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discovered_02_2015 - Portrait: Astronomy under the sea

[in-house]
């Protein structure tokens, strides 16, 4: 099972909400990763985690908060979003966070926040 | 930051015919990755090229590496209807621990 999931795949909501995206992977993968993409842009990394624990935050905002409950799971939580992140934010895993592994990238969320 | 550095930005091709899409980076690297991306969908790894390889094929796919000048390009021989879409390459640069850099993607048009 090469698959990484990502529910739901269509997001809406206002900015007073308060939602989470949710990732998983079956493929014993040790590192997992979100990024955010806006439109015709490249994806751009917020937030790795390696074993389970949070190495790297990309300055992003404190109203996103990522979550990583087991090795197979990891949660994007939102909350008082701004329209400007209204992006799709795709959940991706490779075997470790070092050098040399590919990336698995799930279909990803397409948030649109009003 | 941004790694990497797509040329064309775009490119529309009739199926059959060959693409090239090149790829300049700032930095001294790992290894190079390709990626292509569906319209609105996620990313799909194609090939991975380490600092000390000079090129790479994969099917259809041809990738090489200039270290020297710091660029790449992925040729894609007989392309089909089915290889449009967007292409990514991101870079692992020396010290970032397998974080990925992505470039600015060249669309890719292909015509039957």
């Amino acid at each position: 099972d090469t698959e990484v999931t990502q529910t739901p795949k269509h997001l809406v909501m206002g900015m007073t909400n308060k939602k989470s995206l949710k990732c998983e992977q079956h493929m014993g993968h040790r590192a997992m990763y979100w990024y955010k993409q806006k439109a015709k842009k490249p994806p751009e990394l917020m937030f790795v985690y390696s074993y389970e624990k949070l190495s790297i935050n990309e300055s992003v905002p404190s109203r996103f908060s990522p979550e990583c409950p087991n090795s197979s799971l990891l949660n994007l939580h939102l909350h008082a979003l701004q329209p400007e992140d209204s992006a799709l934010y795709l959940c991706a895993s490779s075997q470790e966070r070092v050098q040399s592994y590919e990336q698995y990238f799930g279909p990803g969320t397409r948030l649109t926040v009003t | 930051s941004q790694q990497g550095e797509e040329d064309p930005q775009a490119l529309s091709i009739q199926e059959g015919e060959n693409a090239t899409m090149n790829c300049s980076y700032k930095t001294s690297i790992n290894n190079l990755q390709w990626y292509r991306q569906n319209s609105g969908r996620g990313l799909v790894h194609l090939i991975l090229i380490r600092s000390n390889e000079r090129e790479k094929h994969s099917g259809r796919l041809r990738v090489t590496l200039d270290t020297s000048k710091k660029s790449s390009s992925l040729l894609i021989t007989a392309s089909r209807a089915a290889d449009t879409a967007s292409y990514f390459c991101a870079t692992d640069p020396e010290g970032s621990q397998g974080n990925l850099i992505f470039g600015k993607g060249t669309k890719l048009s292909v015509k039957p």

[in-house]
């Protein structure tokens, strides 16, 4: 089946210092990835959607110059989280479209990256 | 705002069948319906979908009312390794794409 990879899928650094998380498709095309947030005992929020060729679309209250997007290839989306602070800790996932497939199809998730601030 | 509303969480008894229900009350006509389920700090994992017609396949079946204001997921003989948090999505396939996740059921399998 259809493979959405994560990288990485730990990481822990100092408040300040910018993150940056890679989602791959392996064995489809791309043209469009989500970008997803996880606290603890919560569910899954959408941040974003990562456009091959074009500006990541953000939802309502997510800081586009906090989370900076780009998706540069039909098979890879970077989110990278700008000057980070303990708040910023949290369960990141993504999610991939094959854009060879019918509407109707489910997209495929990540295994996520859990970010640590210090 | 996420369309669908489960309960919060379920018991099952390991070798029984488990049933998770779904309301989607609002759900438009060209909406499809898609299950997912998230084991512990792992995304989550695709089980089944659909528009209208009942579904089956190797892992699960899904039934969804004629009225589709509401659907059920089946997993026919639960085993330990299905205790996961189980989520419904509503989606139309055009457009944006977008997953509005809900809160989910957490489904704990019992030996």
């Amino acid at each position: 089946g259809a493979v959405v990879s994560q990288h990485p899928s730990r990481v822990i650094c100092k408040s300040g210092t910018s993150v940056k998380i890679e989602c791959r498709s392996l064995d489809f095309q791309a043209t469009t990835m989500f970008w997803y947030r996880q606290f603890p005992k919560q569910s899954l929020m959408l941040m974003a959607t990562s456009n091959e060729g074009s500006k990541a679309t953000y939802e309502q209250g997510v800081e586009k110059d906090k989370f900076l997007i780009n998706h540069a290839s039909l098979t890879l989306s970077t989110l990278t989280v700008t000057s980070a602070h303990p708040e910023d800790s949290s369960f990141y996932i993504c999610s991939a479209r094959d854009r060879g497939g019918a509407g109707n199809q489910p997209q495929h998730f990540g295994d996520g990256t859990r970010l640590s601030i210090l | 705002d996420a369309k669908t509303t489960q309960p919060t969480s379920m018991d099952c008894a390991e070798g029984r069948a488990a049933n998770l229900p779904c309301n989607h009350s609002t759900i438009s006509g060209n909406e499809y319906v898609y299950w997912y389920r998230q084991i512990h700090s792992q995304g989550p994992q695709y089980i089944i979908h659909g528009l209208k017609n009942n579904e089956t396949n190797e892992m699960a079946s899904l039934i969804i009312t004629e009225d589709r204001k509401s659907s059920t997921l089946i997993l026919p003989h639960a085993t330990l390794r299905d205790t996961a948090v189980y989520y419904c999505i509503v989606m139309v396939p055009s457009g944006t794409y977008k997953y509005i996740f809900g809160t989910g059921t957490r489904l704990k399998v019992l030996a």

WWW.HZDR.DE discovered 02.15 PORTRAIT // HZDR visiting scholar Jenny Feige has succeeded in using deep sea sediments to detect ancient star explosions. With her popular science article "Astronomie unter dem Meer" (Astronomy Under the Sea), she won the Klaus Tschira Award for Achievements in Public Understanding of Science in Physics 2015 and 5,000 euros. Text . Tina Schulz ASTRONOMY UNDER THE SEA In her doctoral thesis at the University of Vienna, Jenny Feige proved that when it comes to astronomy it is important to not only observe the sky, but to also look beneath the sea. There, the 34-year-old Brandenburg native studied special, long- lived radionuclides in two to three million year old sediment layers from the Indian Ocean. The radionuclides are a result of nuclear reactions that take place during supernova explosions in space. If such a cosmic explosion were to occur near our solar system, then the radionuclides would reach the Earth as stardust and accumulate in the sediments. "The deep sea archives have a kind of geological long-term memory that stores traces of star explosions that happened a long time ago," the astrophysicist explains. Jenny Feige analyzed her samples using accelerator mass spectrometry - a method that detects individual atoms - in Vienna, at the Australian National University in Canberra, and at HZDR. In certain parts of the sediment cores, her analyses verified the existence of 60 Fe – an iron isotope that does not occur naturally on Earth. In massive stars, it is produced only shortly before and during a supernova. Jenny Feige spent a total of six months in Dresden under the supervision of nuclear chemist Silke Merchel. Here, she mainly made use of the chemical labs to prepare her samples and the accelerator facility DREAMS (DREsden Accelerator Mass Spectrometry). "The detection of 60 Fe alone is not sufficient. We also need to know the exact age. This is why Jenny Feige measured the beryllium isotope 10 Be here as well," Merchel explains. This isotope is produced in the Earth's atmosphere and gradually makes its way down to Earth, where it then decays. "Every sediment layer has more 10 Be atoms than the one below it, in which the decay of the isotope is already more advanced. This can be used to determine the age of the sediments." And Jenny Feige was indeed able to conclusively prove that the 60 Fe had been found only in those sediment layers that are 1.7 to 3.2 million years old. Thus, she also disproved the assumption that only one supernova has occurred near our solar system. "In fact, the signal results from an overlap of multiple supernova remnants," according to Feige. For her doctoral thesis she received the Doctoral Thesis Award of the Nuclear Chemistry Section of the German Chemical Society (GDCh) last year. In her article "Astronomie unter dem Meer", Feige fascinatingly explained an area of research that until now has been widely unknown to the public: deep-sea astronomy. On October 8, 2015 she received the Klaus Tschira Award for Achievements in Public Understanding of Science in Physics for her publication. The Klaus Tschira Foundation has been awarding the prize since 1997 to young scientists who present their results in an especially well-written and generally understandable article. PUBLICATION: J. Feige et al.: "AMS measurements of cosmogenic and supernova-ejected radionuclides in deep-sea sediment cores", in European Physical Journal Web of Conferences 63, 2013 (DOI: 0.1051/epjconf/20136303003) _Helmholtz Institute Freiberg for Resource Technology at HZDR Dr. Silke Merchel _Department of Astronomy and Astrophysics at the TU Berlin (Berlin Institute of Technology) Dr. Jenny Feige CONTACT "The iron isotope 60 Fe is produced at temperatures ranging from 500 million to 2 billion degrees Celsius - conditions that aren't even present at the core of our sun."